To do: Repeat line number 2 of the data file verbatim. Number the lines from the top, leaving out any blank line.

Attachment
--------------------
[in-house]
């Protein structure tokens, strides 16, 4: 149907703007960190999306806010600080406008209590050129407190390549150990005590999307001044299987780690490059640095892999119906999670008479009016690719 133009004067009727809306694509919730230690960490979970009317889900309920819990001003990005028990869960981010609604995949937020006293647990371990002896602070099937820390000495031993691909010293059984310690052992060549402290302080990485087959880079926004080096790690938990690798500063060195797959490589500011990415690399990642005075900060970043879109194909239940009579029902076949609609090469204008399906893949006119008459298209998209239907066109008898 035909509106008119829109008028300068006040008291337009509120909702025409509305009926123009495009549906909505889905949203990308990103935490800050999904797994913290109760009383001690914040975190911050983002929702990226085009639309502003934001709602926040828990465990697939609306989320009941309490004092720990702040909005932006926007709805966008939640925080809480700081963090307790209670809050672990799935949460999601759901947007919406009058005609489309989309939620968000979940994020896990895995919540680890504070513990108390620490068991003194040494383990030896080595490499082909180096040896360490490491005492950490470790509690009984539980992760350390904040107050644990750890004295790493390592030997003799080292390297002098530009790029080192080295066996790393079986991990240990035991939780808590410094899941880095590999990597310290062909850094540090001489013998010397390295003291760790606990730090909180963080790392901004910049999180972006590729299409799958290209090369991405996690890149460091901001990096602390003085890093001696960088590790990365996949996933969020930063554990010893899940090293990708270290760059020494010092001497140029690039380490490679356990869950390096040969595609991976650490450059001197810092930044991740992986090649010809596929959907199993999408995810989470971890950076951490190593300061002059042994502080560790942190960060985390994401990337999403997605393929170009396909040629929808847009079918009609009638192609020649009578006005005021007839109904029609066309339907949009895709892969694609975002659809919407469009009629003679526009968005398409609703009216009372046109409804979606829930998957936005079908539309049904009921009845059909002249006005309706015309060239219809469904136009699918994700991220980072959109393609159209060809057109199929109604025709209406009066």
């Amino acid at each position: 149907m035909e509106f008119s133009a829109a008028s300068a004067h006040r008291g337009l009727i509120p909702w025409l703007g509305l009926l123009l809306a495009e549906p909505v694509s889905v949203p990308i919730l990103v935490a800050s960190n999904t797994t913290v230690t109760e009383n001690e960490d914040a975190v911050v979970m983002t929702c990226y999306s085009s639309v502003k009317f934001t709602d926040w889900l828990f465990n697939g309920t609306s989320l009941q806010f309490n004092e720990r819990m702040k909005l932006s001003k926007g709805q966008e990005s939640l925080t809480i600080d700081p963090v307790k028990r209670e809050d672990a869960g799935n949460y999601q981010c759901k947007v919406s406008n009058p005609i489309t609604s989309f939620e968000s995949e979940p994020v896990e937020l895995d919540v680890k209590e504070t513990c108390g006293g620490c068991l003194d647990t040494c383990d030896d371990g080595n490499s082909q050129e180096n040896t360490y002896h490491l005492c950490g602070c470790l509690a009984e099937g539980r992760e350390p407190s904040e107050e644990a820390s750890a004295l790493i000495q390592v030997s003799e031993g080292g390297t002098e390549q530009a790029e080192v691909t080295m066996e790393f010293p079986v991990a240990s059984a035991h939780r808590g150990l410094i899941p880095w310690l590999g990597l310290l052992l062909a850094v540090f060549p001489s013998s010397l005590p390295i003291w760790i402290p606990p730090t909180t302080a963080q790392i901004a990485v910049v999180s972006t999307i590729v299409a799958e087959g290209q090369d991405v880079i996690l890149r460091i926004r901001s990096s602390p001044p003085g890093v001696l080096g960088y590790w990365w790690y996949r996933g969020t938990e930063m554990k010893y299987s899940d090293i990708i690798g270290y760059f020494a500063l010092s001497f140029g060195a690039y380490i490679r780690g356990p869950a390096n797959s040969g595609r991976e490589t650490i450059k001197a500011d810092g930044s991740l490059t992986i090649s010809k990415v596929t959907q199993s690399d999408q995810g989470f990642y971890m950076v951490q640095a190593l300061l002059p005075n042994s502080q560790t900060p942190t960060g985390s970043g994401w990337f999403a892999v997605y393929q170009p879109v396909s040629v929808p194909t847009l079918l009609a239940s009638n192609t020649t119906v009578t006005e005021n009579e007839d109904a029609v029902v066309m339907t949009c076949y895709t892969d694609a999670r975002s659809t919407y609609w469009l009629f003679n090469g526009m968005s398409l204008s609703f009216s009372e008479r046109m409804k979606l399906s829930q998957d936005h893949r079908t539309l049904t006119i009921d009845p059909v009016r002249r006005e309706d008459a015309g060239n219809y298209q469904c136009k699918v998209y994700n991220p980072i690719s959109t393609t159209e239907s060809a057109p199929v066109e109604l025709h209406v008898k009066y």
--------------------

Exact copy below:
């Protein structure tokens, strides 16, 4: 149907703007960190999306806010600080406008209590050129407190390549150990005590999307001044299987780690490059640095892999119906999670008479009016690719 133009004067009727809306694509919730230690960490979970009317889900309920819990001003990005028990869960981010609604995949937020006293647990371990002896602070099937820390000495031993691909010293059984310690052992060549402290302080990485087959880079926004080096790690938990690798500063060195797959490589500011990415690399990642005075900060970043879109194909239940009579029902076949609609090469204008399906893949006119008459298209998209239907066109008898 035909509106008119829109008028300068006040008291337009509120909702025409509305009926123009495009549906909505889905949203990308990103935490800050999904797994913290109760009383001690914040975190911050983002929702990226085009639309502003934001709602926040828990465990697939609306989320009941309490004092720990702040909005932006926007709805966008939640925080809480700081963090307790209670809050672990799935949460999601759901947007919406009058005609489309989309939620968000979940994020896990895995919540680890504070513990108390620490068991003194040494383990030896080595490499082909180096040896360490490491005492950490470790509690009984539980992760350390904040107050644990750890004295790493390592030997003799080292390297002098530009790029080192080295066996790393079986991990240990035991939780808590410094899941880095590999990597310290062909850094540090001489013998010397390295003291760790606990730090909180963080790392901004910049999180972006590729299409799958290209090369991405996690890149460091901001990096602390003085890093001696960088590790990365996949996933969020930063554990010893899940090293990708270290760059020494010092001497140029690039380490490679356990869950390096040969595609991976650490450059001197810092930044991740992986090649010809596929959907199993999408995810989470971890950076951490190593300061002059042994502080560790942190960060985390994401990337999403997605393929170009396909040629929808847009079918009609009638192609020649009578006005005021007839109904029609066309339907949009895709892969694609975002659809919407469009009629003679526009968005398409609703009216009372046109409804979606829930998957936005079908539309049904009921009845059909002249006005309706015309060239219809469904136009699918994700991220980072959109393609159209060809057109199929109604025709209406009066």